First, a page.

There is little more frustrating than your laptop slowing to a crawl. Programs stop working properly, files take an eternity to open and you just can’t get anything done. Don’t tear your hair out – this article has a few tricks you can try to speed things up and get back on track.
Hard Drive Space
Filling your hard drive to capacity can bring everything grinding to a halt.
Although less of a concern for solid state drives, you should always leave a few gigabytes of space free on a hard-drive. The rule of thumb often thrown around is 10%, but that can be excessive when you’re dealing with terabytes – 4-5 gigabytes is usually enough. Many operating systems need some breathing room on the drive, or else they become unstable. If there isn’t enough space they won’t be able to boot up at all!
Another reason for leaving some free space is to allow the drive enough room for defragmenting – shuffling things around so that files are stored in contiguous chunks rather than scattered across the drive. If your files are split up – as often happens when they’re added to the nearest available free space – it takes time for the read head to get across the platter to every chunks of the file it’s currently reading. This slows down how quickly your computer can load the files, and generally gums up the works.
If you’re using an SSD, defragging isn’t something you need to worry about. On the other hand, if you have a physical drive you’ll be surprised how much faster things will be if you set up regular defragmentation sessions.
Cool everything down
If your laptop’s fans are running full bore, it’s a sign of overheating. The CPU will throttle itself in an attempt to cool down, causing your performance to suffer. The first thing you should do to fix an overheating laptop is make sure it’s placed on a proper surface – a desk or a table. Make sure nothing is blocking the vents and it’s getting a good flow of air around the case. Despite the name, laptops aren’t meant to go on your lap!
Opening up the case and carefully clearing out any dust inside is likely to help with any overheating issues, and it’s a less daunting task than it may sound. Just keep track of any screws, ground yourself with an antistatic wristband, and make sure never to turn any of the fans backwards. Some gentle attention with some cotton buds and isopropyl alcohol will clean stubborn dirt out nicely, and you can use canned air to blast it out in bulk.
If your laptop is dust free and you’re still getting lots of heat and slowdowns, take a look at getting a laptop cooler, like the KLIM Cyclone. If you use an active cooler, make sure that you get a model that fits your laptop – don’t go pushing extra air into the exhaust port!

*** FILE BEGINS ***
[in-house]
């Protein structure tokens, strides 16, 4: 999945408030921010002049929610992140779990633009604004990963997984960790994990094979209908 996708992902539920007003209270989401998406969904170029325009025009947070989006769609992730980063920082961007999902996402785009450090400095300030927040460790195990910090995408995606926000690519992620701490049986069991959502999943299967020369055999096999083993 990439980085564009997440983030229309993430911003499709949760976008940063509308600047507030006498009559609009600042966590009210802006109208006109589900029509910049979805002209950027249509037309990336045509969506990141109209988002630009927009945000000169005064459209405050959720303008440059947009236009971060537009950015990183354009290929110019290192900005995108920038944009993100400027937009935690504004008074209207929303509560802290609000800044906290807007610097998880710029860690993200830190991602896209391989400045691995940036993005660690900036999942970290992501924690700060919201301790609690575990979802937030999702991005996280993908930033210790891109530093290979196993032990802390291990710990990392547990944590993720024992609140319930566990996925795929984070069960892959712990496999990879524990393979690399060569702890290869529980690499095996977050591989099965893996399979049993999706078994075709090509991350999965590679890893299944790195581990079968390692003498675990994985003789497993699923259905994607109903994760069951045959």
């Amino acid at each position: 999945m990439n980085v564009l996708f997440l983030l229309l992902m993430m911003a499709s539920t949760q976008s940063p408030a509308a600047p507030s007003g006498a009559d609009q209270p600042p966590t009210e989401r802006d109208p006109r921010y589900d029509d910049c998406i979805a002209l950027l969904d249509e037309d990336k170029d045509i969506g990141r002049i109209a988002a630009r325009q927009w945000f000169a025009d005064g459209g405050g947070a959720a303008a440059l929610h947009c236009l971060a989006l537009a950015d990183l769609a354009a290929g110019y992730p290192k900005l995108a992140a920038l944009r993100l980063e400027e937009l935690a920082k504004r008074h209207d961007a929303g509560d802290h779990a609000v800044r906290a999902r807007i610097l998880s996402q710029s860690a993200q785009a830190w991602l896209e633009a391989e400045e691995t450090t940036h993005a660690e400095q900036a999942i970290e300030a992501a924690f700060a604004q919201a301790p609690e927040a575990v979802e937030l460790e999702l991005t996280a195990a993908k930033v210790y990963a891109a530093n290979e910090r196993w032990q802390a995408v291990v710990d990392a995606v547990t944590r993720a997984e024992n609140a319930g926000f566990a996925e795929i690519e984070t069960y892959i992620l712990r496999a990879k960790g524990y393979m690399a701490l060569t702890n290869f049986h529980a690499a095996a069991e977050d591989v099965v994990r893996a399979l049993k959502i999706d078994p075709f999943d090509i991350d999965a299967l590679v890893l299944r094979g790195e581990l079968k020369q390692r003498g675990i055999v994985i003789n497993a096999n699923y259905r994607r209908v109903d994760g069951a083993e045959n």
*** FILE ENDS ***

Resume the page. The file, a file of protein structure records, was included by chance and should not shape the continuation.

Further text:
Upgrade your RAM
Any easy fix for a slow laptop is a RAM upgrade. Searching online for your laptop’s make and model is the best way to figure out how much you can install – and also to ensure you get the right type. Some manufacturers – for example, Crucial – let you download a small scanner program that will then tell you what you have and what you can install.
The many different types of RAM can be dizzying – if you aren’t sure, try and get more of the same type currently in your laptop. Match the DDR type and the MHz, and just get more gigabytes.
Clear out your startup programs
If you have a large number of programs starting up whenever you turn the laptop on, pruning these back can free up some much needed memory. Bloatware – extra software the manufacturer is paid to add onto the system before sale – is often a major culprit for this, with many programs you’ll never use cluttering up your system and hogging resources.
How to stop unwanted programs from starting up on boot varies depending on your operating system, but it isn’t especially complicated.
In Windows 10, it’s controlled from the Startup tab in the Task Manager. In earlier versions it’s done from a little utility called msconfig.exe.
In OS X, it’s in System Preferences, under Users & Groups. Each individual user has their own settings under the Login Items tab.
For Linux users it’s a little more fiddly – it’s all done with bash scripts. If you’re running a Debian derivative, the script you want to modify is probably found in /etc/rc.local. If your OS is some flavor of Redhat, you should look in /etc/rc.d/boot.local.
Removing unwanted programs entirely is again going to vary by system. Unless you really want to be using Nero DVD Burner or the Cyberlink Media Suite (here’s a hint: you probably don’t!), it’s worth taking five minutes to remove it.
On Windows machines, this is done through the Add/Remove Programs tool, found under the control panel.
In OS X removing programs is simple – just drag the program from the Applications folder to the trash.
Linux is, as always, a bit more involved. Depending on the flavor of Linux installed, there may be a software manager, or it may be done through the terminal with the command “sudo apt-get remove InsertNameHere”.